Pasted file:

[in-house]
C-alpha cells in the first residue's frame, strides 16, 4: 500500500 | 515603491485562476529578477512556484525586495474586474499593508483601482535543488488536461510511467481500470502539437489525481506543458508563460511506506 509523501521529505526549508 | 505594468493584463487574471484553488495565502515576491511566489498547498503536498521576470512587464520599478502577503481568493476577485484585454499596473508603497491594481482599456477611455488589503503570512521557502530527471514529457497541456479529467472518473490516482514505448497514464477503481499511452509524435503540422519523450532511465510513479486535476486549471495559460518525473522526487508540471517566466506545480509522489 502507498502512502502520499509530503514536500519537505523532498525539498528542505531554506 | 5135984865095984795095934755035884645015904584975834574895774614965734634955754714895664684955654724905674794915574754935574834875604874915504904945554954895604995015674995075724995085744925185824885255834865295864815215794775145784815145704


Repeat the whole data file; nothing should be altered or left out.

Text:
[in-house]
C-alpha cells in the first residue's frame, strides 16, 4: 500500500 | 515603491485562476529578477512556484525586495474586474499593508483601482535543488488536461510511467481500470502539437489525481506543458508563460511506506 509523501521529505526549508 | 505594468493584463487574471484553488495565502515576491511566489498547498503536498521576470512587464520599478502577503481568493476577485484585454499596473508603497491594481482599456477611455488589503503570512521557502530527471514529457497541456479529467472518473490516482514505448497514464477503481499511452509524435503540422519523450532511465510513479486535476486549471495559460518525473522526487508540471517566466506545480509522489 502507498502512502502520499509530503514536500519537505523532498525539498528542505531554506 | 5135984865095984795095934755035884645015904584975834574895774614965734634955754714895664684955654724905674794915574754935574834875604874915504904945554954895604995015674995075724995085744925185824885255834865295864815215794775145784815145704